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United States Court of Appeals, Ninth Circuit.

CITY OF FORT LAUDERDALE GENERAL EMPLOYEES’ RETIREMENT SYSTEM, on behalf of itself and all others similarly situated, Plaintiff-Appellant, v. EDISON INTERNATIONAL; Theodore F. Craver; W. James Scilacci; Ronald L. Litzinger, Defendants-Appellees.

No. 18-55496

Decided: November 29, 2019

Before: GRABER, BERZON, and CHRISTEN, Circuit Judges. X. Jay Alvarez, Attorney, Spencer A. Burkholz, Attorney, Joseph David Daley, Attorney, Robbins Geller Rudman & Dowd LLP, San Diego, CA, for Plaintiff-Appellant John M. Gildersleeve, Lauren Barnett, Attorney, John W. Spiegel, Esquire, Attorney, Munger, Tolles & Olson LLP, Los Angeles, CA, for Defendants-Appellees


Plaintiff City of Fort Lauderdale General Employees’ Retirement System appeals the district court’s judgment granting Defendants’ motion to dismiss its Third Amended Complaint. We affirm.

Plaintiff did not properly allege loss causation, as required for security-fraud actions. See Halliburton Co. v. Erica P. John Fund, Inc., 573 U.S. 258, 267, 134 S.Ct. 2398, 189 L.Ed.2d 339 (2014). The loss causation inquiry “requires no more than the familiar test for proximate cause.” Mineworkers’ Pension Scheme v. First Solar Inc., 881 F.3d 750, 753 (9th Cir. 2018) (per curiam). “[T]he ultimate issue is whether the defendant’s misstatement, as opposed to some other fact, foreseeably caused the plaintiff’s loss.” Id. (citations omitted). Here, Plaintiff alleged that Defendants’ falsehoods and omissions artificially inflated Edison’s share price and that the inflation dissipated when the truth of Defendants’ fraud was revealed to the market through four partial disclosures. Plaintiff did not properly allege that the four partial disclosures revealed the fraud to the market, resulting in Plaintiff’s alleged loss.

Three of the four disclosures were too opaque to constitute partial disclosures of the true facts. The three announcements were either requests to undo the settlement by other parties to the settlement or a request for an investigation from a third party. These announcements, without more, are insufficient to establish loss causation because, at most, they put investors on notice of a “potential future disclosure of fraudulent conduct.” Loos v. Immersion Corp., 762 F.3d 880, 890 (9th Cir. 2014).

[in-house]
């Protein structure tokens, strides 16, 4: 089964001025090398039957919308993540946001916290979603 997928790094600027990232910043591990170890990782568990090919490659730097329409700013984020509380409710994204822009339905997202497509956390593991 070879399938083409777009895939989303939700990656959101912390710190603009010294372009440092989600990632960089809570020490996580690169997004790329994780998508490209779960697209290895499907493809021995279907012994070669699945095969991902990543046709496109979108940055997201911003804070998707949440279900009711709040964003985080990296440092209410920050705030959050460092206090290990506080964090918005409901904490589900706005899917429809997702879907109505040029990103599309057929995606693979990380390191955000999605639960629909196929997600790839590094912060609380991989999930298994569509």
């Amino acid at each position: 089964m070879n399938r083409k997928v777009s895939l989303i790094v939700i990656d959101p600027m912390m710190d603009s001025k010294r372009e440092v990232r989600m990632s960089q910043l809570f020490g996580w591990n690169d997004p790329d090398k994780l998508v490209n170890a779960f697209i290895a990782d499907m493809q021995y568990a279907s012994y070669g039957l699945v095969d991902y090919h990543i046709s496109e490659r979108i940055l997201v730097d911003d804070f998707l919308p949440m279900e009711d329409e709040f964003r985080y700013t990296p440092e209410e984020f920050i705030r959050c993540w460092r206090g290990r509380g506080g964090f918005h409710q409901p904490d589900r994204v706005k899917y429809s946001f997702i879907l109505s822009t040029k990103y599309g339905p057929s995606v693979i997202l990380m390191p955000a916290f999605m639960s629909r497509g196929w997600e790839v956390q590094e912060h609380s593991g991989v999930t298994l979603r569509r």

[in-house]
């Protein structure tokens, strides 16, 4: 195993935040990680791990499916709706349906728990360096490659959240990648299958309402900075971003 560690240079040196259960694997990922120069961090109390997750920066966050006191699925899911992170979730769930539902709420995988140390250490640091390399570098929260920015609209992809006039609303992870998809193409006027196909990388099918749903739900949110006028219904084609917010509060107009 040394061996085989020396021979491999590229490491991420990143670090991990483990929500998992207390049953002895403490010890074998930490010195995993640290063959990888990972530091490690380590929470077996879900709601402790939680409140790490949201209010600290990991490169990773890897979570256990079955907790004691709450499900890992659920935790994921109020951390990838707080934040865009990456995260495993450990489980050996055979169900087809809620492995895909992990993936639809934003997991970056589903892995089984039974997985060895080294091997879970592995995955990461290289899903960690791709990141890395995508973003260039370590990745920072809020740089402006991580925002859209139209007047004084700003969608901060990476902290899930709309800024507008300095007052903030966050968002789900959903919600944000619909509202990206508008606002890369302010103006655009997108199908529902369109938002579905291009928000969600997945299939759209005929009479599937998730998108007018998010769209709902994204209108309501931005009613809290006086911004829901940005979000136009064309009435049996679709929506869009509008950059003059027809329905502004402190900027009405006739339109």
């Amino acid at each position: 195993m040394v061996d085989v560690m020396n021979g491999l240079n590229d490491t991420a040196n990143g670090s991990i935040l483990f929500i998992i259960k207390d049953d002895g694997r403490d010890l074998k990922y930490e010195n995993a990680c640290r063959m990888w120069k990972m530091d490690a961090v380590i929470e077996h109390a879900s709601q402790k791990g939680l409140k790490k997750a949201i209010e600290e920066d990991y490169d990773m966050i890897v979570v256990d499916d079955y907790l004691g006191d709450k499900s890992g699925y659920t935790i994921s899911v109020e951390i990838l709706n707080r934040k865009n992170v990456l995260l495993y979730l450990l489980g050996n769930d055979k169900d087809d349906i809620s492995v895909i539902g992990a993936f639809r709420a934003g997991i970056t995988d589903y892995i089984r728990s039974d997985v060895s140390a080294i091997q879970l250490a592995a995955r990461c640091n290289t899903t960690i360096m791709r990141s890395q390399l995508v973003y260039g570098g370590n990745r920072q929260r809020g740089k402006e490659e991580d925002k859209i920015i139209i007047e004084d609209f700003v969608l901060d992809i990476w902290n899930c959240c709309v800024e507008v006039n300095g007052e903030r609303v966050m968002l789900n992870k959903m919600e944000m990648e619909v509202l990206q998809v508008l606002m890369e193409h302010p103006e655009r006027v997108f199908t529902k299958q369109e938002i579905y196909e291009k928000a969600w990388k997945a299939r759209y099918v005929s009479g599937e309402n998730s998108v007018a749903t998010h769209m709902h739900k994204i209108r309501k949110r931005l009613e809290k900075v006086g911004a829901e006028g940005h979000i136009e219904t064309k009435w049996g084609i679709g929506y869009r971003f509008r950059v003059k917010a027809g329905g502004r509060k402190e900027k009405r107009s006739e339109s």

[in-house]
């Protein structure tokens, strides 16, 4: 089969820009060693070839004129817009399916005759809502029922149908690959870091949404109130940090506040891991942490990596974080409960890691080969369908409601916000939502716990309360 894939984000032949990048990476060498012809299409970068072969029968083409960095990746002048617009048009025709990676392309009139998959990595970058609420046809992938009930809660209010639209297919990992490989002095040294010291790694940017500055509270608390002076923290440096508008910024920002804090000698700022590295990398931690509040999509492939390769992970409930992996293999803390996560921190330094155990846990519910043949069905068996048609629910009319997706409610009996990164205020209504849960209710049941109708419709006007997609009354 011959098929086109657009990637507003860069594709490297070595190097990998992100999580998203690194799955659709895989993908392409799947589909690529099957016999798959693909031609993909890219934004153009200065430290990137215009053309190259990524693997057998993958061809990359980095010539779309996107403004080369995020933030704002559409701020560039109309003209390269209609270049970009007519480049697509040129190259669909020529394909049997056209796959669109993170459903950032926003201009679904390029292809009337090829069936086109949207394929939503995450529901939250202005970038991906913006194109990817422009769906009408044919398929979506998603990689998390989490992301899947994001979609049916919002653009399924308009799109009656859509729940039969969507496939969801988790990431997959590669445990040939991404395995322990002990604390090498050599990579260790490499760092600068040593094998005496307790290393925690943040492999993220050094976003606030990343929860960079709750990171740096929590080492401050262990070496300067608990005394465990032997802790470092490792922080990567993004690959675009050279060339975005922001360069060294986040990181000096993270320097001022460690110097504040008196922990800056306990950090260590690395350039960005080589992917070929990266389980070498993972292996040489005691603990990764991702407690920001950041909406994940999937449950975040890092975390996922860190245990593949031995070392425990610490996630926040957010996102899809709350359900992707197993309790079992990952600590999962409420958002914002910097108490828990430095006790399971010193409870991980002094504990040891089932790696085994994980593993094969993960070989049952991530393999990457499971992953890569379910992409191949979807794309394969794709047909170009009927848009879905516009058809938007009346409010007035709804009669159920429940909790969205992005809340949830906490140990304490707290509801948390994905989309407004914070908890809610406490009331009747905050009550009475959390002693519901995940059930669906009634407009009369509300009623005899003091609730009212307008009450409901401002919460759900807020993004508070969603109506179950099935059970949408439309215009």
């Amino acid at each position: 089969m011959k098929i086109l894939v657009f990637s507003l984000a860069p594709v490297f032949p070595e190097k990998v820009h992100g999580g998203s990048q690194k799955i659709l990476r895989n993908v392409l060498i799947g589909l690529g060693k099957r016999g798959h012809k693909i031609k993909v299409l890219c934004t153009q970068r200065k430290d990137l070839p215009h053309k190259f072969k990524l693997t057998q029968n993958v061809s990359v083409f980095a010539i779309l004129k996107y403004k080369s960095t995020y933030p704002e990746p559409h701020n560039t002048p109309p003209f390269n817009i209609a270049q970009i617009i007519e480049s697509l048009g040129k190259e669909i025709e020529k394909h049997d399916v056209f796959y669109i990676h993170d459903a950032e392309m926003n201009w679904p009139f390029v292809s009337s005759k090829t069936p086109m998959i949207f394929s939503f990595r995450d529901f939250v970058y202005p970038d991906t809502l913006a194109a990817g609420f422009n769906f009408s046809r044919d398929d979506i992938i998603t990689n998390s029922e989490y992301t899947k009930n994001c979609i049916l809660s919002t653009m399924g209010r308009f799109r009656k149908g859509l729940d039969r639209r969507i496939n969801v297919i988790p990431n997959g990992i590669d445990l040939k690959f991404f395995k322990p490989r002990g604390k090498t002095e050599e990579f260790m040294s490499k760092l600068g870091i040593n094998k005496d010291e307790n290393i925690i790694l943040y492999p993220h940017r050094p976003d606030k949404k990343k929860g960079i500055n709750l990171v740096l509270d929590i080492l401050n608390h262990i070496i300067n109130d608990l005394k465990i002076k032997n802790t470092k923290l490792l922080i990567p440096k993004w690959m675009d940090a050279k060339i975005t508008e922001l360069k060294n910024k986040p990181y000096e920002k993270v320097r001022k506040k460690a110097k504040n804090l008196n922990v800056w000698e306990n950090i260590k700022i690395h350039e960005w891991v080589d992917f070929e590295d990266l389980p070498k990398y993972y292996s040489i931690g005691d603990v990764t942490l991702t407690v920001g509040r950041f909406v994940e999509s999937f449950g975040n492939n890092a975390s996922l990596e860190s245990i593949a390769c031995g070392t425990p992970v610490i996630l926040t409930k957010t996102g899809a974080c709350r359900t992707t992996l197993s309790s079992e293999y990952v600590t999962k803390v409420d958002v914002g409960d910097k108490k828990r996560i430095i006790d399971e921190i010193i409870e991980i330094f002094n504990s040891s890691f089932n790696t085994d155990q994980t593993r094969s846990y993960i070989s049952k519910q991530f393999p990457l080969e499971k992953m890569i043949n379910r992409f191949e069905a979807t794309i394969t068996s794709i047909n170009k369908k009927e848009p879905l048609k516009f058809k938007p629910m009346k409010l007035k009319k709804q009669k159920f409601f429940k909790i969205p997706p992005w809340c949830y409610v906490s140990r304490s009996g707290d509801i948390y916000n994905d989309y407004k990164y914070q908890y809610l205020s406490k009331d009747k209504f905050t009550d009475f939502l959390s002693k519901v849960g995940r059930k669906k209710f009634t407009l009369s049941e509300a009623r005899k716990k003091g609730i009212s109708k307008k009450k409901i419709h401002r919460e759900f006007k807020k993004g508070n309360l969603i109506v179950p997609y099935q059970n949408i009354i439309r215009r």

The fourth disclosure resembled an announcement of a governmental investigation. An announcement of a governmental investigation can serve as a basis for loss causation if the plaintiff also alleges a subsequent corrective disclosure. Lloyd v. CVB Fin. Corp., 811 F.3d 1200, 1210 (9th Cir. 2016). In Lloyd, the plaintiff plausibly alleged loss causation because the defendant’s share price dropped “precipitously” by twenty-two percent after the disclosure of the governmental investigation. Id. Later, the defendants made a corrective disclosure that confirmed the fraudulent behavior, but that disclosure had a “minimal effect” on the defendant’s stock price. Id. at 1211. The stark difference in share-price drops between the announcement of the investigation and the corrective disclosure plausibly suggested that the market perceived the original announcement as the revelation of defendant’s fraud. Id. at 1210–11.

Here, Plaintiff failed to meet the Lloyd test. The share-price drop that coincided with the announcement of the investigation was less than one percent, which resembled the share-price drop corresponding to the later corrective disclosure. Given that both drops were small and were similar in magnitude, there was no indication, as there was in Lloyd, that the earlier drop plausibly reflected the “market’s concerns” about the investigation announcement. See id. Thus, Plaintiff failed to tie Defendants’ alleged falsehoods and omissions to its loss and did not satisfy the loss causation requirement.

Because our holding on loss causation is sufficient to affirm the district court’s judgment, we need not reach the issue of scienter.


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